I strive for the ideal situation of having qualified merit badge instructors in our sub-districts and district, so boys can interact directly with a qualified merit badge counselor (and so they don’t always do merit badges via a pow-wow), but it takes a ton of work, a huge time commitment and a lot of resources to create an ideal merit badge counselor community in the district, so much so that I’m not sure I’ll ever see the day (but I hope to).

        I’m actually most concerned about us as adults, properly implementing scouting, instead of implementing it the way we remember it being done when we were scouts or how it’s been done in the past.

        1. Mac says:

          Me too. That’s why I write these blog messages. I look forward to the day when Scouting in all stakes, wards, and branches is done the Lord’s way. Does anyone think that day will ever come?

        2. Mac says:

          I guess I should also have explained that I am an organizational development consultant, so my perspective of a “mill” is from an business viewpoint. I’m sure you are right, Steve, that most people would interpret the word “mill” the same way you did. So thanks for giving me an opportunity to clarify.

    2. Steve Faber says:

      I wonder how the BYU Continuing Education System (who sponsors the merit badge pow-wow’s at BYU) will respond to this updated guidance from the BSA found in the 2015 Guide to Advancement where it says “Merit badge instruction should be small in scale” (Section:


  3. One of my cherished memories is earning the Home Repairs merit badge as one of the last that I needed for the Eagle rank. I discovered that my English teacher was a counselor for several badges. So my friend and I stayed after school one day to get started on Home repairs. Our teacher taught us a bit and then sent us home to work on the badge.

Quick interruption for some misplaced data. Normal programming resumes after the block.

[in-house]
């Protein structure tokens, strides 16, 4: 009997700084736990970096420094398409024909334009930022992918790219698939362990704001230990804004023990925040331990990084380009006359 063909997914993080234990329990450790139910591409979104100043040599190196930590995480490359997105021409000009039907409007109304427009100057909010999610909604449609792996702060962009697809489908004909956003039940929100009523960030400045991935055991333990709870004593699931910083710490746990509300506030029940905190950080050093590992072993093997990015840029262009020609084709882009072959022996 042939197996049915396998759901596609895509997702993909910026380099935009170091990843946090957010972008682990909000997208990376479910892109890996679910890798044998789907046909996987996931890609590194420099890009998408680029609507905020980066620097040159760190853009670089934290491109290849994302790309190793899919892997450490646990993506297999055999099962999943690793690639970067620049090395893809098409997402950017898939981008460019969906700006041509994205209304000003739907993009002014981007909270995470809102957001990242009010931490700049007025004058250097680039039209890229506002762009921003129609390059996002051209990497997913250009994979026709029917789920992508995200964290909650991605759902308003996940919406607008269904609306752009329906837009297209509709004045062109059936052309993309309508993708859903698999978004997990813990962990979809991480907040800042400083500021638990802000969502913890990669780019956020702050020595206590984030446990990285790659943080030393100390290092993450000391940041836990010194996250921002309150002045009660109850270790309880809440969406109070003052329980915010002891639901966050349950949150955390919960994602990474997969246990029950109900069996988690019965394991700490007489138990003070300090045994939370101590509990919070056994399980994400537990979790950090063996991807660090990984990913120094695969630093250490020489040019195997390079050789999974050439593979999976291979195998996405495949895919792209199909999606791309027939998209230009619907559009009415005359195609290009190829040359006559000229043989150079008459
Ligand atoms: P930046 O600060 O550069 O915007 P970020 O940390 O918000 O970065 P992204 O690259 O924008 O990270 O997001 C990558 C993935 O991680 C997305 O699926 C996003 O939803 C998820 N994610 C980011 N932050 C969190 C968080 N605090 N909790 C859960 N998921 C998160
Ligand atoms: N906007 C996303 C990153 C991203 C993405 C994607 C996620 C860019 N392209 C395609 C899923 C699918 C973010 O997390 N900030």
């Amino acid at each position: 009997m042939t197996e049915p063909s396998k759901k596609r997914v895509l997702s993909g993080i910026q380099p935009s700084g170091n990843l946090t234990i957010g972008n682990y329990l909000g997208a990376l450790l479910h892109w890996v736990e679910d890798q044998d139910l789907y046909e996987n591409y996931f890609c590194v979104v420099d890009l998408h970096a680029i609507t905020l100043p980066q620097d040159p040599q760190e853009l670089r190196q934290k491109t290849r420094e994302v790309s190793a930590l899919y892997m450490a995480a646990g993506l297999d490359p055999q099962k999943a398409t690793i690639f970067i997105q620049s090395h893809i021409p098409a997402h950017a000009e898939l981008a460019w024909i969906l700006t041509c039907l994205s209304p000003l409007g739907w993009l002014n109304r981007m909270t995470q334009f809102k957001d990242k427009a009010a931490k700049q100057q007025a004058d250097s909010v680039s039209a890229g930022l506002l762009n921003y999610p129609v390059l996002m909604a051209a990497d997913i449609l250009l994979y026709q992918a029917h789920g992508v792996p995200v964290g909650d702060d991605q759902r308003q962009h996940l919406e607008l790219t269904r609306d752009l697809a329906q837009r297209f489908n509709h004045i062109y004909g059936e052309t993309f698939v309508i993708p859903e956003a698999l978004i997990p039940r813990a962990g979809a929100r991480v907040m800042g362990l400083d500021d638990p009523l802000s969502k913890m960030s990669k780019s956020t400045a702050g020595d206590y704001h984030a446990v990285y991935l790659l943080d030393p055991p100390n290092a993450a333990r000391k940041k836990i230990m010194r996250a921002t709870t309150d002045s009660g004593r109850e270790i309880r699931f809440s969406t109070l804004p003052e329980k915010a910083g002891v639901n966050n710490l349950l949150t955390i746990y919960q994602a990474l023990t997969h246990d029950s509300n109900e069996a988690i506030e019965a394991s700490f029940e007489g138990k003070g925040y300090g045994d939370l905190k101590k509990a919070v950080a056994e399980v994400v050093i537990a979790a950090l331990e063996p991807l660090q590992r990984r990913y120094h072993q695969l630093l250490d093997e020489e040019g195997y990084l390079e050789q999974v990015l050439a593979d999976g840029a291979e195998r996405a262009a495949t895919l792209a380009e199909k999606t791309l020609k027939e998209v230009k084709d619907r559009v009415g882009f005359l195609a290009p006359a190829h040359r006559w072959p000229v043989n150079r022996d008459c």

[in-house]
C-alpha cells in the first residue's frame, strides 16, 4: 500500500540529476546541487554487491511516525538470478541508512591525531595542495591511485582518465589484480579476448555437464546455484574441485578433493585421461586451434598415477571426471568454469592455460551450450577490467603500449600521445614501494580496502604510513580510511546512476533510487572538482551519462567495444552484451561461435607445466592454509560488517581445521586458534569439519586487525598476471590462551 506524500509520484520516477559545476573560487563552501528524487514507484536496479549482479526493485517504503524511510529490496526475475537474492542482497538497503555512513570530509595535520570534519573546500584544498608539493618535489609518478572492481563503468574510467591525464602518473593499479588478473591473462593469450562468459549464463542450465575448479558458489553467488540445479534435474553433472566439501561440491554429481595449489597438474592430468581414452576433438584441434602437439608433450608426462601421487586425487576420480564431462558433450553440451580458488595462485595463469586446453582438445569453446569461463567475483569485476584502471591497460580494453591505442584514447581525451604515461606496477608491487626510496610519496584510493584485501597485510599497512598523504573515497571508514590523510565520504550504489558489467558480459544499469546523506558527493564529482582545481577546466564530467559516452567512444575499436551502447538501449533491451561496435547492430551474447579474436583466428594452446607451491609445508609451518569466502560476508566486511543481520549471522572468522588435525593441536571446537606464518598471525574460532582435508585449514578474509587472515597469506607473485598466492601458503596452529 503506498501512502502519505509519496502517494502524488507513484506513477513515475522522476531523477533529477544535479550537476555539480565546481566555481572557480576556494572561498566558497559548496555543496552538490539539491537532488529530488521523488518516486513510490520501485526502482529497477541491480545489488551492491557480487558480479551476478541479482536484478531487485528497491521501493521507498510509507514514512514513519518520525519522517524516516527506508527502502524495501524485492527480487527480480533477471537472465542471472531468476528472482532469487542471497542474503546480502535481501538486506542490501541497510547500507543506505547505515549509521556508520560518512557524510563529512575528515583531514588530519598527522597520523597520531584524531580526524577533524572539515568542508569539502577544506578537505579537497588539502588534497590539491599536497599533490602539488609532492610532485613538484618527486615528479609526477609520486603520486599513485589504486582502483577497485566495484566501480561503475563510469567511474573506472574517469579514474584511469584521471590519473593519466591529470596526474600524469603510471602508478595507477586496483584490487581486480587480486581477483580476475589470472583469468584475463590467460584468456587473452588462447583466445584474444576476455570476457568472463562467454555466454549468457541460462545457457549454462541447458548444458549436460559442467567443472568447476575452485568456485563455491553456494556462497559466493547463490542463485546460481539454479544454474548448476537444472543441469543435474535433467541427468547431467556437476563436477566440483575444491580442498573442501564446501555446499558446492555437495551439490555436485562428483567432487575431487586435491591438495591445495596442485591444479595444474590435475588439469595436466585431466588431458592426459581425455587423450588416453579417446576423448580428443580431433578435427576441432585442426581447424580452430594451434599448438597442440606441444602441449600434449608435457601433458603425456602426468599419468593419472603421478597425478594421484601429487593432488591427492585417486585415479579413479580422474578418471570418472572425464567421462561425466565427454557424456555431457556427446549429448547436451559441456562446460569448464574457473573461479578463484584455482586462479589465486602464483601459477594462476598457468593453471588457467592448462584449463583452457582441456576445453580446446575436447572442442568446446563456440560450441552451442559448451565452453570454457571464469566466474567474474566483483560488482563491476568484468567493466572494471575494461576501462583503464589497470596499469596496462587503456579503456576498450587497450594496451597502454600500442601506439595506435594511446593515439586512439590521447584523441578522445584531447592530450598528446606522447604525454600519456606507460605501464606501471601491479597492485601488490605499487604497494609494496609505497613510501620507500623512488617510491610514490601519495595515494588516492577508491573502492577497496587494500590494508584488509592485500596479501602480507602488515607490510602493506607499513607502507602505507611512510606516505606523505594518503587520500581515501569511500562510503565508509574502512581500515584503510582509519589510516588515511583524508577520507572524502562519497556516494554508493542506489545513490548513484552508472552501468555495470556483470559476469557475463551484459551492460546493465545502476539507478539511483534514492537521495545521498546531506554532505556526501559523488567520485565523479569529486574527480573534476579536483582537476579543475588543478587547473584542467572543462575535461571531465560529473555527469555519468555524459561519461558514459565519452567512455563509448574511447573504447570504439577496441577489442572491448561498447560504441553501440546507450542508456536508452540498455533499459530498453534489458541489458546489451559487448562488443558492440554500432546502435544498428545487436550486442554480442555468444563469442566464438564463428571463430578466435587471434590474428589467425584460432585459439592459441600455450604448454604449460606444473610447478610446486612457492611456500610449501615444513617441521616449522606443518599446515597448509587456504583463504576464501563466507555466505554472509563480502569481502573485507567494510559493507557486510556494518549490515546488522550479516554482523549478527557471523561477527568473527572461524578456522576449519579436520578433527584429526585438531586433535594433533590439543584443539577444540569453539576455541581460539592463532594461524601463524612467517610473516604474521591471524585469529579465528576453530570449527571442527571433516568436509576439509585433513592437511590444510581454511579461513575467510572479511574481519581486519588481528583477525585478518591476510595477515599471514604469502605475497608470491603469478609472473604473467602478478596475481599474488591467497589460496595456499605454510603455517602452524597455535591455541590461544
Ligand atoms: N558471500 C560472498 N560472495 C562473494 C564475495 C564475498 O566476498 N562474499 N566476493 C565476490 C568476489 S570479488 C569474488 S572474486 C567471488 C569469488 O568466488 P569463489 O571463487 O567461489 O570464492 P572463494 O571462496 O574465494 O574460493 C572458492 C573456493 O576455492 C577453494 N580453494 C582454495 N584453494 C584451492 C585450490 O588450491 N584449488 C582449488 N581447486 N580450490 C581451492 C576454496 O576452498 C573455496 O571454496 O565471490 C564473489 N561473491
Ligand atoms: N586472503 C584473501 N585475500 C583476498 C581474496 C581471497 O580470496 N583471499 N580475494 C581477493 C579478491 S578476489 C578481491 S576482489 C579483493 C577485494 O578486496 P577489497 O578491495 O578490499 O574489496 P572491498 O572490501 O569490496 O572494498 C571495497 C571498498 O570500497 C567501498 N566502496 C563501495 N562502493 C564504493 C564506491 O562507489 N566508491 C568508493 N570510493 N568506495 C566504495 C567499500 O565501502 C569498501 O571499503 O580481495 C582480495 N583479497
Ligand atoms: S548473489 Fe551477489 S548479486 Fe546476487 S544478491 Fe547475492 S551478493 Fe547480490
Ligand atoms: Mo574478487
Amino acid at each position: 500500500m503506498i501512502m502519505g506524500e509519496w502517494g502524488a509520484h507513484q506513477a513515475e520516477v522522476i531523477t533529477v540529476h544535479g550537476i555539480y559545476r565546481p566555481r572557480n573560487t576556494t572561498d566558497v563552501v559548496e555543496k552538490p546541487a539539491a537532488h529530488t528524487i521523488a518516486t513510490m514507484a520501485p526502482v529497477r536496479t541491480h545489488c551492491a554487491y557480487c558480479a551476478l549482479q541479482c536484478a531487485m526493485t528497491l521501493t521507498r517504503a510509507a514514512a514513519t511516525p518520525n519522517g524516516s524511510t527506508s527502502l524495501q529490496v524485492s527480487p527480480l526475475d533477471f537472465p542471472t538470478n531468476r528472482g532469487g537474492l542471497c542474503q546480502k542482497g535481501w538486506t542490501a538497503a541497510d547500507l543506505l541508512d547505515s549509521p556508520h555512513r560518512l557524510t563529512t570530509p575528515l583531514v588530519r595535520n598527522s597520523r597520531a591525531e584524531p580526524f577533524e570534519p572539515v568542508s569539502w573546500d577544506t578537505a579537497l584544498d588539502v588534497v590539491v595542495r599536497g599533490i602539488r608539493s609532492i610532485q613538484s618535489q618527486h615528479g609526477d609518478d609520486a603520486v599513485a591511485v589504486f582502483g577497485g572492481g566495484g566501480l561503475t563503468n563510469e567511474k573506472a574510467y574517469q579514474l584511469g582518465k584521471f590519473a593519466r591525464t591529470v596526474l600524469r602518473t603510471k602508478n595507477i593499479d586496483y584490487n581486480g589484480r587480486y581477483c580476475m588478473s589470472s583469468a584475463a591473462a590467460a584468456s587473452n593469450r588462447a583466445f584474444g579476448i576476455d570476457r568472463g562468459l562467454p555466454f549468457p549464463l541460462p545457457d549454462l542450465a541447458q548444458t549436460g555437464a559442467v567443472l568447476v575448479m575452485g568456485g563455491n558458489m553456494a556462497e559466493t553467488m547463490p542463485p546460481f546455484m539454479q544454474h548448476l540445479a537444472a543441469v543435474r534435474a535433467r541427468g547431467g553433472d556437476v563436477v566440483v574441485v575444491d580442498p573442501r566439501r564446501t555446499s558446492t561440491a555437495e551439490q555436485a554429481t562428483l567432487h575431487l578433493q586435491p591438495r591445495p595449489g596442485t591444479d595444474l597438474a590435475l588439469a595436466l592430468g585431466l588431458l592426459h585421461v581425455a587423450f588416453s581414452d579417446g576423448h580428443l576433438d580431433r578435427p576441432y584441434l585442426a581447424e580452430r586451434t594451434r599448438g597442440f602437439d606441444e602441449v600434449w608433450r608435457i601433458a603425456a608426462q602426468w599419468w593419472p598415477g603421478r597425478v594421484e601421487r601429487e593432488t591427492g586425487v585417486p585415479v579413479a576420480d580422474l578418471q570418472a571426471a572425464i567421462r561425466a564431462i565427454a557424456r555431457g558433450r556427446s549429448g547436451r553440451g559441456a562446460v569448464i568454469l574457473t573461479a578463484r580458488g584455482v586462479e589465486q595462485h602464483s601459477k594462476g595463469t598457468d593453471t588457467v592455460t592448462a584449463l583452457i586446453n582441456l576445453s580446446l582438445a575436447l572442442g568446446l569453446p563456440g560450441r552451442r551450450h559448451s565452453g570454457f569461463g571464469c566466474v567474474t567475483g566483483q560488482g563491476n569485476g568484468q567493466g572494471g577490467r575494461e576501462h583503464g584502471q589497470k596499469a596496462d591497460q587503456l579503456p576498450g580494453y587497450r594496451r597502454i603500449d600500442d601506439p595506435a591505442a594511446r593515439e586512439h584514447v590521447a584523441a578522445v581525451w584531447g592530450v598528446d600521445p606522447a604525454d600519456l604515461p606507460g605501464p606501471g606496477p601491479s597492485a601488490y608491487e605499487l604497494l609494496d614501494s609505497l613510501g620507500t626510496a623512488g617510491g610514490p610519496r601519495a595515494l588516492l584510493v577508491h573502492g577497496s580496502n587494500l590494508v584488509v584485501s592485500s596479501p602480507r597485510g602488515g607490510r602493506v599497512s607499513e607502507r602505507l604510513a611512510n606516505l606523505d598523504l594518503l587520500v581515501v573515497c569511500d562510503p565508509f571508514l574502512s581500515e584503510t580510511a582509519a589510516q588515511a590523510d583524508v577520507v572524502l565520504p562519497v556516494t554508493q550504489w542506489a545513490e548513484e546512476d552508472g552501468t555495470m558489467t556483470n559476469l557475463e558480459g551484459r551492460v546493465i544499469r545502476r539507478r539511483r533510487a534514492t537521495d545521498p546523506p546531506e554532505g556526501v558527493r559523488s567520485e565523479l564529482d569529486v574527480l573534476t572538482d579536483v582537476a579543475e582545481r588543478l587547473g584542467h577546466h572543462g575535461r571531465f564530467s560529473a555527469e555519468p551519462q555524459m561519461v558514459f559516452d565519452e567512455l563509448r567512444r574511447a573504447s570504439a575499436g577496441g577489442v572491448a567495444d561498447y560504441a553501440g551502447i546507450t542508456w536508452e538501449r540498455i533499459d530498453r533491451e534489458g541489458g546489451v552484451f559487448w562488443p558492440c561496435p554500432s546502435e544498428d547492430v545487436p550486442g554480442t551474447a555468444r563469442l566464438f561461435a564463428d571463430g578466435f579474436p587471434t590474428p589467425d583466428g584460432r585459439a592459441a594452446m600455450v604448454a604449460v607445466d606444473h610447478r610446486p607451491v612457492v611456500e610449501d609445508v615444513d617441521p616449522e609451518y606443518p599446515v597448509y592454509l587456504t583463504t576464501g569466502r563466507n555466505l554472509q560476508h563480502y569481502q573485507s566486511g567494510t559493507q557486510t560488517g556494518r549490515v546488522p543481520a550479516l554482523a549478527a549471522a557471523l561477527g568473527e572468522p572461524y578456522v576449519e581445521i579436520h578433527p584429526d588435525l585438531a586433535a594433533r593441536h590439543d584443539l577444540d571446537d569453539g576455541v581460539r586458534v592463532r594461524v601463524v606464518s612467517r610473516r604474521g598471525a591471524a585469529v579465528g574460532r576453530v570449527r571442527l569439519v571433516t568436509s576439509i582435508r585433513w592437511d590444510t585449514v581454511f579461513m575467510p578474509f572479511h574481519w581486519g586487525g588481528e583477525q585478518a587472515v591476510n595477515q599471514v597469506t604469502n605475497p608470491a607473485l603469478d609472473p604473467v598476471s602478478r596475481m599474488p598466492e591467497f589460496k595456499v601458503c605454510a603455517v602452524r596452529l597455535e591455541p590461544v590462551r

Over the next month I worked with my naturally handy dad to complete the requirements. Sometimes my lack of skill frustrated Dad, but he still helped me learn and do what was needed. I still remember the day I visited my English teacher’s home. He conducted a careful review to ensure that each requirement had been met. He then told me that the most important thing I would get from the badge was the time I had spent with my father completing the requirements.

    Over the years I have seen merit badges done right and merit badges done wrong; merit badge classes done right and merit badge classes done wrong. I have seen all of these phenomena at home, at merit badge clinics, and at council camps. No boy is going to get a perfect merit badge experience, but we can work to make it as good as possible.

    I too believe that the key to high quality merit badge experiences lies with the adults. Not just the registered Scouters, but the parents too. Too many parents judge the quality of a program by the number of badges their sons earn. I have had parents become very upset about having sent their sons to summer camp when the boys have returned with only one or two new badges. The value of a week spent doing hands-on character development seemed unimportant to these parents. We need Scouters and parents to learn that it’s the soul, not the sash that’s important in Scouting.

  4. Bill Chapman says:

    Mac, this is another great post. The length of it may deter some who are looking for a “soundbite,” but it demonstrates to the rest of us how serious, enthusiastic and visionary you are about scouting in the Church. Personally, I spend a lot of time reading and studying what others have said, inside and outside of the Church, to really get a better understanding of what scouting is all about. It is tremendously important but also, as mentioned by one of the comments above, extremely time-consuming. It takes a lot of dedication and commitment to try to get this right. But that is probably true with any part of the work to “bring to pass the immortality and eternal life of man.”

    For me, this is a very timely post because our troop is wrestling with this problem right now and has been as long as I have been scoutmaster, over the last year. I assume based on very good intentions, many LDS adults read or hear about the 2001 letter from the First Presidency and conclude that we should create the most efficient process possible to help as many young men achieve the rank of Eagle Scout that we can. When I was called a scoutmaster, I was told that I would be under a lot of pressure if I did not see that most of our scouts were advancing towards the rank of The Eagle.